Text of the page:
Astle's Cadence project began two years ago in instructor Fridolin Beisert's INDU 08 Product Design 2 course. Beisert's brief for the course was deliberately vague: "Design an innovative product for the Olympics." As somebody who grew up active—running, swimming, surfing, skateboarding and, above all else, cycling ("I started riding a two-wheeler when I was three years old," said Astle) —the assignment intrigued him. As he began exploring ideas, the notion of designing a product for the Paralympics took shape in his mind. He relished the idea of focusing on an event that receives nowhere near the amount of attention as the Olympics, yet contains just as many dramatic stories of perseverance and triumph over adversity. Then it all clicked: he would design a prosthetic to assist para-cyclists, specifically for below-the-knee amputees, the biggest group of amputees in the United States.
Astle began his research by going to the Home Depot Center Velodrome in Carson, Calif. to observe competitive indoor cycling. While there he acquired several good leads for para-cyclists, conducted several interviews, and gained valuable insights into three challenges para-cyclists face:
A) Below-the-knee amputees experience a "dead zone" in the circular phase of pedaling because they are unable to create forward or backward movements;
B) Amputees have difficultly "clipping in" to a clipless pedal system—the system favored by professional cyclists that eschews pedals with toe clips for shoes with sole-mounted cleats that snap into the pedals—because they can't feel their way into the pedal's receptacle; and
C) Para-cyclists often fall when "clipping out" because doing so requires pivoting the ankle to unlatch the cleat from the pedal, an action which a below-the-knee amputee cannot do.
Over the course of 14 weeks, Astle developed his Cadence system that solves these challenges in a number of innovative ways. That dead zone due to a lack of forward and backward pedaling movements? Cadence solves this with an elastomeric band that accumulates potential energy—as the foot rotates to the bottom phase of the pedaling cycle, kinetic energy snaps the foot and leg back up and around to the top phase. The difficulty of clipping in without being able to feel if the foot is in the correct position? The Cadence foot features a split-toe design, so that para-cyclists can visually line up the cleat with the receptacle on the pedal. And the issue of para-cyclists falling while trying to clip out? Rather than relying on a pivoting motion to unfasten, the Cadence utilizes a magnetic system that disengages when the cyclist pedals backwards.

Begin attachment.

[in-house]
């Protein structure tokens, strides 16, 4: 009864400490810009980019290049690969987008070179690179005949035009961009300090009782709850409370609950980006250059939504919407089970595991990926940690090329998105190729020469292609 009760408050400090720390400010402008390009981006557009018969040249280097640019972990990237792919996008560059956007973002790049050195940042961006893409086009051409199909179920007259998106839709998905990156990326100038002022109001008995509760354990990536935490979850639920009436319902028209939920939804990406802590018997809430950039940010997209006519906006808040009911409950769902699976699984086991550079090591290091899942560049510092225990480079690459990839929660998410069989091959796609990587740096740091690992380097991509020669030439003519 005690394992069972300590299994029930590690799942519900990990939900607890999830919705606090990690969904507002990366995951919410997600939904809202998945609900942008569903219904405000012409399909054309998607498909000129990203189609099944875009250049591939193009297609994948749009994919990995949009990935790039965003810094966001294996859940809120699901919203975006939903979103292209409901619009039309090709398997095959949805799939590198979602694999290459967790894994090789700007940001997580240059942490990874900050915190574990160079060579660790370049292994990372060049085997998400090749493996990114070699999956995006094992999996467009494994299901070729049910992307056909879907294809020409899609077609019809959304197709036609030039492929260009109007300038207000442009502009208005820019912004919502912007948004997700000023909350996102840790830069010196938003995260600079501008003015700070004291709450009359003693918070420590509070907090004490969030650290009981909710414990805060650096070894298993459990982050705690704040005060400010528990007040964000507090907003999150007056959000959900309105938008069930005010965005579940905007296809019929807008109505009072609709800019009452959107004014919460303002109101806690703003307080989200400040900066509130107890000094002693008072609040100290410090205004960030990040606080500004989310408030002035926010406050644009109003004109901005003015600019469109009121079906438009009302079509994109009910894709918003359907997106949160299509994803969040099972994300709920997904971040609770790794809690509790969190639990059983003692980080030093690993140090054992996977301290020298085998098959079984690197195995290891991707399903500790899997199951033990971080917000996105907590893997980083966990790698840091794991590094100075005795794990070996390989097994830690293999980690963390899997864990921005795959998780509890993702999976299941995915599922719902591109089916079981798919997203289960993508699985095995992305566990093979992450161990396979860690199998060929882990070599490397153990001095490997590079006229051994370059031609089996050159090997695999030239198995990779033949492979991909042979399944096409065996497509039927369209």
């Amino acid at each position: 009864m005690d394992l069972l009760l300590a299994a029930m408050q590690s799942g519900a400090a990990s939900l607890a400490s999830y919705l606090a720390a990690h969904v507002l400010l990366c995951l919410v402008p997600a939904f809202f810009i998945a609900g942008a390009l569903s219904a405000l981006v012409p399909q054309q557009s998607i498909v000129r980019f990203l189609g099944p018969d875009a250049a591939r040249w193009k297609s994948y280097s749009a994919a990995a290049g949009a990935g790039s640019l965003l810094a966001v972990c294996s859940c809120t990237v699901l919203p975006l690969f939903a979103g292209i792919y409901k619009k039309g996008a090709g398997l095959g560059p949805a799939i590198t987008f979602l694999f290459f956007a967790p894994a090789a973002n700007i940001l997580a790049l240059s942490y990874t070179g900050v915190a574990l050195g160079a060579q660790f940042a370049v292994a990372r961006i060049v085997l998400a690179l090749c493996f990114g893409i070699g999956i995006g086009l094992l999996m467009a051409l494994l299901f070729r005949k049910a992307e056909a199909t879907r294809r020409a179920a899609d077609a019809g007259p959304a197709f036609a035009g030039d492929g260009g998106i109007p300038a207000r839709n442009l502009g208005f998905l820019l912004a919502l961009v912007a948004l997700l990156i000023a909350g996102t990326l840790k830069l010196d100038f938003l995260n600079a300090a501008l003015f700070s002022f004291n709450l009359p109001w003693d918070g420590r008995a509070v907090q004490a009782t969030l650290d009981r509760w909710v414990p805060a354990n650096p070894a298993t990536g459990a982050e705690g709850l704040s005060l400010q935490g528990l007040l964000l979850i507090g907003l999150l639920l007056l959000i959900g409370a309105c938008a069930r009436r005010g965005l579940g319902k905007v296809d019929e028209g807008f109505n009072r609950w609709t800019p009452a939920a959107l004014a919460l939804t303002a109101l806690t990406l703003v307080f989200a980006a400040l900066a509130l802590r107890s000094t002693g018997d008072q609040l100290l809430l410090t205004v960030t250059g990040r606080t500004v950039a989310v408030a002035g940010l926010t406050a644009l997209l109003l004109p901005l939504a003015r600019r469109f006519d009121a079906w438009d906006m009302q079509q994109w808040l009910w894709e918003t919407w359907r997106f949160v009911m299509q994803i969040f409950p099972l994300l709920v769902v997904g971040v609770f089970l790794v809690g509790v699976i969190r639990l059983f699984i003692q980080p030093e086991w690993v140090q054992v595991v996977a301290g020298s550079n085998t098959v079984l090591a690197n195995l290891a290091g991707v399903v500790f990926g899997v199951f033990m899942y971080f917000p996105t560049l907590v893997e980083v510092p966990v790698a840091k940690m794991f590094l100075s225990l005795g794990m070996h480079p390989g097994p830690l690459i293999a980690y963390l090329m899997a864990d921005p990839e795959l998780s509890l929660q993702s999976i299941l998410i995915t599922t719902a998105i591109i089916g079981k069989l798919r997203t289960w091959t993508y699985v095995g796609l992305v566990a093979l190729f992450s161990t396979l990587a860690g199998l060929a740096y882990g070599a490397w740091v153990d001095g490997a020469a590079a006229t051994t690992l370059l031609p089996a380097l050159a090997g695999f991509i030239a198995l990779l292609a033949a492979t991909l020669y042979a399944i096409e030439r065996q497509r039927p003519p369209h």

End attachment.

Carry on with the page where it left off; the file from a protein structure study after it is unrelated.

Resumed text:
While a prosthetic that tackles as many problems as the Cadence does is reason enough to celebrate, Astle's design is so visually striking that it wows purely based on its aesthetics. "I didn't want it to look exactly like a leg, but I also didn't want it to look like a super-engineered piece," said Astle of his design that both echoes the dramatic lines and forms of a cycling helmet while also looking like a natural extension of the human body. "I wanted it to land somewhere in between."
And where exactly did the Cadence land? Everywhere. Last July it won IDSA's Gold IDEA award for Product Design. A few months later it won the U .S. James Dyson Award. And this July it will be on display in a special exhibition at the London 2012 Olympics. With all this attention, Astle's phone began ringing off the hook, with calls coming in from Brazil, Chile, Australia and New Zealand. "People were asking me, When is it coming out?" said Astle. "And then the prosthetics companies started calling me."